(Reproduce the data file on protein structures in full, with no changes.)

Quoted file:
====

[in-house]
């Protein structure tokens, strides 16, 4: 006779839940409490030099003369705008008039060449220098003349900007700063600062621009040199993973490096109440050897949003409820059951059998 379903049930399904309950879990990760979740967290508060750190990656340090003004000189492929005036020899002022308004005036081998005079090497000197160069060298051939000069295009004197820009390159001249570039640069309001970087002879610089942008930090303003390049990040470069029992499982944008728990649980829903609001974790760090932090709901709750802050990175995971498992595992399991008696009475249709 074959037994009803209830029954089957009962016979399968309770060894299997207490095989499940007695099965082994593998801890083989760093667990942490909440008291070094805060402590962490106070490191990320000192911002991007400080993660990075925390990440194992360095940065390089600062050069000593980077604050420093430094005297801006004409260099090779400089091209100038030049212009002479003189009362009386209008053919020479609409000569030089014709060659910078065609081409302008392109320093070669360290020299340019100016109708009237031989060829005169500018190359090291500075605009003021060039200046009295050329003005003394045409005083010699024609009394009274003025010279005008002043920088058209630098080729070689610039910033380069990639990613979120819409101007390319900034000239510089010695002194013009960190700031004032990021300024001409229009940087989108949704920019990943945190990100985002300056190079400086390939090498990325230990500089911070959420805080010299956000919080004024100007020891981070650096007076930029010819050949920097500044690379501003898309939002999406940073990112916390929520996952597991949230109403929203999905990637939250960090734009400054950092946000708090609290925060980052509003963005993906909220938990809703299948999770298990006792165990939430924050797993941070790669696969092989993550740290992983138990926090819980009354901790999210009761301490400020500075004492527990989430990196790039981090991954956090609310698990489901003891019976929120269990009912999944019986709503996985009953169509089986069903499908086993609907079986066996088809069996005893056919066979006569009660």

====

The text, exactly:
[in-house]
């Protein structure tokens, strides 16, 4: 006779839940409490030099003369705008008039060449220098003349900007700063600062621009040199993973490096109440050897949003409820059951059998 379903049930399904309950879990990760979740967290508060750190990656340090003004000189492929005036020899002022308004005036081998005079090497000197160069060298051939000069295009004197820009390159001249570039640069309001970087002879610089942008930090303003390049990040470069029992499982944008728990649980829903609001974790760090932090709901709750802050990175995971498992595992399991008696009475249709 074959037994009803209830029954089957009962016979399968309770060894299997207490095989499940007695099965082994593998801890083989760093667990942490909440008291070094805060402590962490106070490191990320000192911002991007400080993660990075925390990440194992360095940065390089600062050069000593980077604050420093430094005297801006004409260099090779400089091209100038030049212009002479003189009362009386209008053919020479609409000569030089014709060659910078065609081409302008392109320093070669360290020299340019100016109708009237031989060829005169500018190359090291500075605009003021060039200046009295050329003005003394045409005083010699024609009394009274003025010279005008002043920088058209630098080729070689610039910033380069990639990613979120819409101007390319900034000239510089010695002194013009960190700031004032990021300024001409229009940087989108949704920019990943945190990100985002300056190079400086390939090498990325230990500089911070959420805080010299956000919080004024100007020891981070650096007076930029010819050949920097500044690379501003898309939002999406940073990112916390929520996952597991949230109403929203999905990637939250960090734009400054950092946000708090609290925060980052509003963005993906909220938990809703299948999770298990006792165990939430924050797993941070790669696969092989993550740290992983138990926090819980009354901790999210009761301490400020500075004492527990989430990196790039981090991954956090609310698990489901003891019976929120269990009912999944019986709503996985009953169509089986069903499908086993609907079986066996088809069996005893056919066979006569009660």